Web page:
It’s easy to laugh at such broken logic when it’s applied to the credibility of a B-list celebrity, but apply it elsewhere, and it’s not so funny. “Yes, The Declaration of Independence is a fine document, full of transformational ideas. But wait…it was written by a white guy? A rich, white guy? A rich white guy who owned slaves? Tear it up!”
I’m afraid we’re losing our ability to separate ideas from identities. We seem unable to reconcile the most basic of things. As my grandmother would say, we’re “throwing the baby out with the bathwater.” (Or the statue of the baby, for that matter.) In other words, Russell, even if I was a “champion of blue collar concerns” with a “right-wing perspective,” so what? Do you really think it’s impossible for a man with a conservative worldview to care about blue-collar concerns? If so, then I’m going to suggest your Reconciliation Meter, is badly broken.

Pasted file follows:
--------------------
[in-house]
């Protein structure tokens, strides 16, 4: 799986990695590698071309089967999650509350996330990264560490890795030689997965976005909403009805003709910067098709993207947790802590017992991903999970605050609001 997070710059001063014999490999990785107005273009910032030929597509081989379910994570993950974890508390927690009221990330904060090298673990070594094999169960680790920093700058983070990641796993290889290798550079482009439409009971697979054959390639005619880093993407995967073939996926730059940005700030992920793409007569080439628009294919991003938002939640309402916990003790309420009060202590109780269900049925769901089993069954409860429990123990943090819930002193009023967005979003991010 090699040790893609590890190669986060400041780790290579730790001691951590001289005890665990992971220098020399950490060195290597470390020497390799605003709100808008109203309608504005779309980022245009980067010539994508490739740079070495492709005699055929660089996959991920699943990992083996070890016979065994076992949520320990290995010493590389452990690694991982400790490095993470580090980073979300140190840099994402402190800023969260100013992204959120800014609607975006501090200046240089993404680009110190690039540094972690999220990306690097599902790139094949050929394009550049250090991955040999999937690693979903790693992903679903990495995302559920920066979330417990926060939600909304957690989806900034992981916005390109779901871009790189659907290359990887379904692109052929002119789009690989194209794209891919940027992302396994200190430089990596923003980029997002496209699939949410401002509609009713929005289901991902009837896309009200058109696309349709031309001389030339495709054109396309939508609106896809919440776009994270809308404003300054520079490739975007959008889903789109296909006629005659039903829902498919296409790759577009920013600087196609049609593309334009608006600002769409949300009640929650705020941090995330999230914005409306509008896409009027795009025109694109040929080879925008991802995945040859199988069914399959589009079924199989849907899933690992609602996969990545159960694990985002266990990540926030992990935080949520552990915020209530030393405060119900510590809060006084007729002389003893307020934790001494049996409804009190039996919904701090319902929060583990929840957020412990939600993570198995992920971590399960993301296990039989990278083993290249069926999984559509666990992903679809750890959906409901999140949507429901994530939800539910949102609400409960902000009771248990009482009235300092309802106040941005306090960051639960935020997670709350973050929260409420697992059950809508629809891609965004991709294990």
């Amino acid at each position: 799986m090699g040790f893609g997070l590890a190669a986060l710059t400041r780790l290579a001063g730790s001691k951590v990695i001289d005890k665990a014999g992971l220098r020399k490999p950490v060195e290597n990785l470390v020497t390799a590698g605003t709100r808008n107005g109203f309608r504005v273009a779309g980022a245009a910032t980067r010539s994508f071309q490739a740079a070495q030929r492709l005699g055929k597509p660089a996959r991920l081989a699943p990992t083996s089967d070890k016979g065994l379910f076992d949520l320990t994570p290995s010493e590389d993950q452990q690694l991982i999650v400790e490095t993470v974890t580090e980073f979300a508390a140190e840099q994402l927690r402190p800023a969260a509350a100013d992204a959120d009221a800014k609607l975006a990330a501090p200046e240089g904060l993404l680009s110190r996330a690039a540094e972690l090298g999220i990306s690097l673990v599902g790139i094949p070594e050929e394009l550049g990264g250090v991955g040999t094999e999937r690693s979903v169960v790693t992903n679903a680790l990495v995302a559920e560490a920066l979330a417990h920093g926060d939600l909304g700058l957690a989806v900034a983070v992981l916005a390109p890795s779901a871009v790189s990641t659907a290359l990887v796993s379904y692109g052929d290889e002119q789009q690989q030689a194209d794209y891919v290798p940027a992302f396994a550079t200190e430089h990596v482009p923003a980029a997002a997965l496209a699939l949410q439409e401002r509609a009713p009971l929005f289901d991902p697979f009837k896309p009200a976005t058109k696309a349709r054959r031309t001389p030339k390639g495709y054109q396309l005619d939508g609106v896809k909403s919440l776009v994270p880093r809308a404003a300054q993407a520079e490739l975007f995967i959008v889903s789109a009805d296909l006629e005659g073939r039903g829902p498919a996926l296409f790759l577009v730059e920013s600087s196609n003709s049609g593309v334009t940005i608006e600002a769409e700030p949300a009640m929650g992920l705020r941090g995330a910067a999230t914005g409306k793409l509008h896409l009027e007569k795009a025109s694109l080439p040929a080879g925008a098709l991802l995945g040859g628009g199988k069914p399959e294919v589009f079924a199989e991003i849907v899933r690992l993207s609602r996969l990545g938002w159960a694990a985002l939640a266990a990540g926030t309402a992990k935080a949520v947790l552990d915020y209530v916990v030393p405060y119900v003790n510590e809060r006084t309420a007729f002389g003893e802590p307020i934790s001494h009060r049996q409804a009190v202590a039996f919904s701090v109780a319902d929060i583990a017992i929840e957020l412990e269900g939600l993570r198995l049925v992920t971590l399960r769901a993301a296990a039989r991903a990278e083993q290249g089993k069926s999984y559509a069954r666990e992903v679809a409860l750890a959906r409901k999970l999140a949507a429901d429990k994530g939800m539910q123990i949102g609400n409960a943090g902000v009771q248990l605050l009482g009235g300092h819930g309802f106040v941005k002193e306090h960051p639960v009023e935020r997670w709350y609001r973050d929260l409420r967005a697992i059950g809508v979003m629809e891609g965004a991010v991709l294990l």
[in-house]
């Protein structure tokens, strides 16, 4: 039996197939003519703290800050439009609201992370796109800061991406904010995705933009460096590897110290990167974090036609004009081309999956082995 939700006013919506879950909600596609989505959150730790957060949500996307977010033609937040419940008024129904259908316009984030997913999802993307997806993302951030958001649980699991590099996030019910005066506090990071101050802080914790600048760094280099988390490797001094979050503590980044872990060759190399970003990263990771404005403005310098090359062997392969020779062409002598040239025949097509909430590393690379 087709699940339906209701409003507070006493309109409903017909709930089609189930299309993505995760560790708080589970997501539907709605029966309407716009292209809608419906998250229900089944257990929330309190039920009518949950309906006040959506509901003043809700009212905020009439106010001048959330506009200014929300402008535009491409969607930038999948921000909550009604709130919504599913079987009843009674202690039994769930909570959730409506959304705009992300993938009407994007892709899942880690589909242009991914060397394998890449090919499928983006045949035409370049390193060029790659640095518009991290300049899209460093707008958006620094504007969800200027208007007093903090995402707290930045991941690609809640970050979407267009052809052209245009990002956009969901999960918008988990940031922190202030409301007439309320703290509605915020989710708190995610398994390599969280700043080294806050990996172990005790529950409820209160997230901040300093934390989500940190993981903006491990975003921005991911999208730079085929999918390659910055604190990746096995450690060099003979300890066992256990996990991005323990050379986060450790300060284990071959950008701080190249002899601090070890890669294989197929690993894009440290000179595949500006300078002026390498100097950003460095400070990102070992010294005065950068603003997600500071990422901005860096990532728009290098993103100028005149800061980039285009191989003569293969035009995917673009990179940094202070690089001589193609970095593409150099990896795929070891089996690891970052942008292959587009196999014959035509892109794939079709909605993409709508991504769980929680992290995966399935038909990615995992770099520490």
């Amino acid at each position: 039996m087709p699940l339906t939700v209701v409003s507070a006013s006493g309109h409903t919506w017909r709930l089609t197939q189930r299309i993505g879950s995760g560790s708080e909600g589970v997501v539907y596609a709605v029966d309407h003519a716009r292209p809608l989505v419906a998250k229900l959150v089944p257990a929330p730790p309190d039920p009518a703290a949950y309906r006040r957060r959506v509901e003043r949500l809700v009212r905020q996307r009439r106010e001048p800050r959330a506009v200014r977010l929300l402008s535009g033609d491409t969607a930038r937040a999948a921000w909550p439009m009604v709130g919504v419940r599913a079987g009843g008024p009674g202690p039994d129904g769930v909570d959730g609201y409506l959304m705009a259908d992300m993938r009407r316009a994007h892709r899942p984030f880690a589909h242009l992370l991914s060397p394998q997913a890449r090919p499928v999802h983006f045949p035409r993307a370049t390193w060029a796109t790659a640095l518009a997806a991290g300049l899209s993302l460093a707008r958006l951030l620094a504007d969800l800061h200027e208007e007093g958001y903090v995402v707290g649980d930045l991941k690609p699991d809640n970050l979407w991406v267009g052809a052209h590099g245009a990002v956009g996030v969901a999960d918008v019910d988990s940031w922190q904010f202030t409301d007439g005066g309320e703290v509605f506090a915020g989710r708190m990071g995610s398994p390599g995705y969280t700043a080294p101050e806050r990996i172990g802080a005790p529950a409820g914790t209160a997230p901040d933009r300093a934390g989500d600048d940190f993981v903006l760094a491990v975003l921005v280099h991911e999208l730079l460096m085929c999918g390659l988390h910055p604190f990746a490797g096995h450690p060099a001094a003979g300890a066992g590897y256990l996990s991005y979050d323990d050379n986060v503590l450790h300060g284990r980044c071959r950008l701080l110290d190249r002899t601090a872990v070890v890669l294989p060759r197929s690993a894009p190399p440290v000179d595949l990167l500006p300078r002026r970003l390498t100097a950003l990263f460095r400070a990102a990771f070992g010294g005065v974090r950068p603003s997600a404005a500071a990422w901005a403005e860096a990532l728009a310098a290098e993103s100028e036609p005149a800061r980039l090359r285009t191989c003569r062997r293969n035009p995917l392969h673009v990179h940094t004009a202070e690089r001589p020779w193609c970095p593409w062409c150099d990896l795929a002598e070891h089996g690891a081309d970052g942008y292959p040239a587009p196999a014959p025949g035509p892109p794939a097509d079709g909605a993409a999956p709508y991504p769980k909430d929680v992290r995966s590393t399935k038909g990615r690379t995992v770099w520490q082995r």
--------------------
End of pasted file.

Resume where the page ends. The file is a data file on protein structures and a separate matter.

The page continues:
Now – on to your question. You’re right – I haven’t said much about the impact of illegal labor on the construction industry. Not because I support illegal immigration; I don’t. As a rule, I’m opposed to most things when they’re preceded by the word “illegal.” But if you’re right – if “true, blue collar construction jobs” are “absolutely infested by illegal labor,” how bad do you suppose the labor shortage will become when all the illegal workers are deported?